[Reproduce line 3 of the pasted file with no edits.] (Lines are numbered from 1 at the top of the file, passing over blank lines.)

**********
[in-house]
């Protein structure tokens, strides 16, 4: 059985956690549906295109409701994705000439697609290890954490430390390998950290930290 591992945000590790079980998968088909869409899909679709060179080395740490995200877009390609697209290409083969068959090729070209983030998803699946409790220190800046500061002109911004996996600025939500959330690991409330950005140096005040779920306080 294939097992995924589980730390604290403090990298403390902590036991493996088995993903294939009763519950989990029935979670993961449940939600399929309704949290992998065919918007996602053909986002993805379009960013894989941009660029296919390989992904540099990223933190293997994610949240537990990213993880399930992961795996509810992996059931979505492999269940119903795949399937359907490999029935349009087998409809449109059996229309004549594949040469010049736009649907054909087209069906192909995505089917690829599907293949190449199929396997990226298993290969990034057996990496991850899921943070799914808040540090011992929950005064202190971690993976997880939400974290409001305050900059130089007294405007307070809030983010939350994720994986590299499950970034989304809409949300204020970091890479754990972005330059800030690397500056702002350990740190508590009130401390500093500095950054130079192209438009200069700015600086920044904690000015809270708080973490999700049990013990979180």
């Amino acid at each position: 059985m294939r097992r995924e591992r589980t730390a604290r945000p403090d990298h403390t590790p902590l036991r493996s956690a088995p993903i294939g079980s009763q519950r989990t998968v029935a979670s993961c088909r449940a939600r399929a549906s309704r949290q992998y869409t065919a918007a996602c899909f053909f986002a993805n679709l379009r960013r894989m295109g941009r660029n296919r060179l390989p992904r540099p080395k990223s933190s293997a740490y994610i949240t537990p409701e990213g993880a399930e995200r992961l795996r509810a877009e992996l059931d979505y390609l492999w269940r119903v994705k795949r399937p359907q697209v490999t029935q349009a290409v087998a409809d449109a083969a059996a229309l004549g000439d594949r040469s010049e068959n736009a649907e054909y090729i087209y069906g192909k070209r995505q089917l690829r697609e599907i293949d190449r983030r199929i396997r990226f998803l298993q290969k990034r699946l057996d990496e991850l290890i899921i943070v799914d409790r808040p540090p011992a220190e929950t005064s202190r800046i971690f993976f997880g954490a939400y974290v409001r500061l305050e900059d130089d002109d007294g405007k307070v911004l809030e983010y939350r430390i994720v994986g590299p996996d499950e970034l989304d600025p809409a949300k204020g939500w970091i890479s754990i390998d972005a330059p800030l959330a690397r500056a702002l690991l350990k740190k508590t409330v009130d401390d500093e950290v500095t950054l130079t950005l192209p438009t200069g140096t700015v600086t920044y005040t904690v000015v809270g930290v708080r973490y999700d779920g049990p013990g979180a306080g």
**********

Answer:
């Amino acid at each position: 059985m294939r097992r995924e591992r589980t730390a604290r945000p403090d990298h403390t590790p902590l036991r493996s956690a088995p993903i294939g079980s009763q519950r989990t998968v029935a979670s993961c088909r449940a939600r399929a549906s309704r949290q992998y869409t065919a918007a996602c899909f053909f986002a993805n679709l379009r960013r894989m295109g941009r660029n296919r060179l390989p992904r540099p080395k990223s933190s293997a740490y994610i949240t537990p409701e990213g993880a399930e995200r992961l795996r509810a877009e992996l059931d979505y390609l492999w269940r119903v994705k795949r399937p359907q697209v490999t029935q349009a290409v087998a409809d449109a083969a059996a229309l004549g000439d594949r040469s010049e068959n736009a649907e054909y090729i087209y069906g192909k070209r995505q089917l690829r697609e599907i293949d190449r983030r199929i396997r990226f998803l298993q290969k990034r699946l057996d990496e991850l290890i899921i943070v799914d409790r808040p540090p011992a220190e929950t005064s202190r800046i971690f993976f997880g954490a939400y974290v409001r500061l305050e900059d130089d002109d007294g405007k307070v911004l809030e983010y939350r430390i994720v994986g590299p996996d499950e970034l989304d600025p809409a949300k204020g939500w970091i890479s754990i390998d972005a330059p800030l959330a690397r500056a702002l690991l350990k740190k508590t409330v009130d401390d500093e950290v500095t950054l130079t950005l192209p438009t200069g140096t700015v600086t920044y005040t904690v000015v809270g930290v708080r973490y999700d779920g049990p013990g979180a306080g």